Thoroughly vet your partners:

Ask about equipment lifespans, software backwards compatibility and legacy system support. The answers to these questions can reveal a lot. Ask for references and the supplier’s ability to play with other providers. Look closely at their existing offerings and whether they integrate well. And plan ahead – ask them for insight into their technology roadmap.

Technical Advantages Are Here

At Safe Fleet, we believe intelligence and advanced technology bring together the value of each individual safety tool – mirrors, video, stop arms/cameras, sensors and crossing arms – for a complete view of what’s going on around the bus. At the center of this technology mix are radar and predictive analytics that monitor oncoming vehicle traffic for probable stop arm violations.

This combination of safety tools and technology still alerts motorists the school bus is stopping via flashing lights and stop arms. School bus drivers still use mirrors, crossing arms and sensors to mitigate blind spots. Drivers responsible for illegal passing still receive tickets for their offenses. Education and awareness programs still spread the word on what is expected of drivers on the road and the repercussions of not adhering to posted laws.

But the students themselves? In a novel and completely innovative approach – the advanced technology engages with the students directly by telling them to stay back when the risk of a stop arm violation is high. Unlike any other system, this advanced technology solution alerts students to take immediate and life-saving action. It helps keep students from entering into the Danger Zone in the first place.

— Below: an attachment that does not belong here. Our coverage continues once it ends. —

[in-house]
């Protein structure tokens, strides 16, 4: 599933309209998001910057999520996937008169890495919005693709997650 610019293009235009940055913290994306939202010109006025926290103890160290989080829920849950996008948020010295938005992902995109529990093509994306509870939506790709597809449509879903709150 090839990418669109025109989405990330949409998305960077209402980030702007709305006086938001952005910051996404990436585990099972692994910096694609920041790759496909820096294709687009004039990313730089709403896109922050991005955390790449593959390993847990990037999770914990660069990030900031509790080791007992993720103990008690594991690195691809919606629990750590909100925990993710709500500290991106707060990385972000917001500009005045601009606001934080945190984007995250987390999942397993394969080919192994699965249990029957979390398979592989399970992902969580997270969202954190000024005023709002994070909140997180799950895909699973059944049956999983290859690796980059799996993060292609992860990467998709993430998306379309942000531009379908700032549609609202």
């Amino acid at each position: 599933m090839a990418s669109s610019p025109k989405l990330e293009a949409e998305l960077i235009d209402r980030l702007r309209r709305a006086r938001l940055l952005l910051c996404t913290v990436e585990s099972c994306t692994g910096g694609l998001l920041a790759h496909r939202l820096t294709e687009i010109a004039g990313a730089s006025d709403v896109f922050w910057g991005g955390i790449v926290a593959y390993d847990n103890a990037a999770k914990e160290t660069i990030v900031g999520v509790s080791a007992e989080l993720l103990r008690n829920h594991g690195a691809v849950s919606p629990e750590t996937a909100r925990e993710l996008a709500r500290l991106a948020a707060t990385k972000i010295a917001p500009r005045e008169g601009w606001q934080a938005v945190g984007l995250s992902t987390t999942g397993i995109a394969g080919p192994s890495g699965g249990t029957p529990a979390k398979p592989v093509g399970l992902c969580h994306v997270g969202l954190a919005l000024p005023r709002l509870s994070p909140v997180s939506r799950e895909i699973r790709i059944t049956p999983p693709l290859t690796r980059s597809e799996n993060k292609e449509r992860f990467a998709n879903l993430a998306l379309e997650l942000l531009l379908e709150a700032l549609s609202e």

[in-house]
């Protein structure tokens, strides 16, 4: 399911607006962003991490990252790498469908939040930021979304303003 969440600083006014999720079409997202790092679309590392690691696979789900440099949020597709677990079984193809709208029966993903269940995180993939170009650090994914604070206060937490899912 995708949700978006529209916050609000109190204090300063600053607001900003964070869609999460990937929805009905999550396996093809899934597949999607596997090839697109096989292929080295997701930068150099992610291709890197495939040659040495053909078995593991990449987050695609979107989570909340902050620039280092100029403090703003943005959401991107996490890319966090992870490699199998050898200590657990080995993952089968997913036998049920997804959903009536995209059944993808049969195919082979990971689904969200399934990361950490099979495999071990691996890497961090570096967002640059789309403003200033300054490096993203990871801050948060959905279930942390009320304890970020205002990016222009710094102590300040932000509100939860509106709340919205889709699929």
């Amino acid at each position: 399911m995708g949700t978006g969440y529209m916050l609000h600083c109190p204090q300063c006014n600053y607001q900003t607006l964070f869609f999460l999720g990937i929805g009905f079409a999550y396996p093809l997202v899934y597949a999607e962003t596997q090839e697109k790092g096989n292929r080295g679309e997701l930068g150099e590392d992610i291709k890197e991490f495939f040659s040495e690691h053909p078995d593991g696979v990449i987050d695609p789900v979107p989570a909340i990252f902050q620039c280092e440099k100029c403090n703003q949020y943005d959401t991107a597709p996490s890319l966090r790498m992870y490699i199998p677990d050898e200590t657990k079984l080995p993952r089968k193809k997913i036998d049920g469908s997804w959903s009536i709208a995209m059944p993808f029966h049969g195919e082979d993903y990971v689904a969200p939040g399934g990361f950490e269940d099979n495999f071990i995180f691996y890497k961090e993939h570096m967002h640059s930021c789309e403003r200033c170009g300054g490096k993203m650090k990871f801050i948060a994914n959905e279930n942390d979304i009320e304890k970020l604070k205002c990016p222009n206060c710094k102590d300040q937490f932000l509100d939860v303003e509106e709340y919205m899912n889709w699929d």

This comprehensive combination provides the most complete safety coverage for students outside the bus.

Where Are We Headed?

All signs point to busier and more congested roads with more cars and distracted drivers. Never before have we had such an alignment of effective, proven and available technology, lawmakers validating the importance of addressing these critical issues with technology, and funding to support school districts in doing their very best to protect our hopes for the future – students.

Now is the time to start investigating technologies that serve your needs today and build a platform for the future.

Safe Fleet Can Get You There

It takes a village to raise a child and keep that child safe. In the case of safety at the stop, that village includes parents, school transporters and vendors. Safe Fleet is leading the charge with a vision to reduce preventable deaths and injuries in and around fleet vehicles, with a goal of ZERO accidents.

Their Predictive Stop Arm® is a patented solution that uses radar technology and predictive analytics to monitor oncoming vehicle traffic and determine whether a vehicle has sufficient time to slow down and stop or whether a stop arm violation is probable. If the system perceives that a student should not cross, the student will hear “Danger, Get Back,” emitted from speakers mounted outside the bus and the bus operator will receive a visual alert inside the bus.

See it in action: 

Contact Safe Fleet to learn more.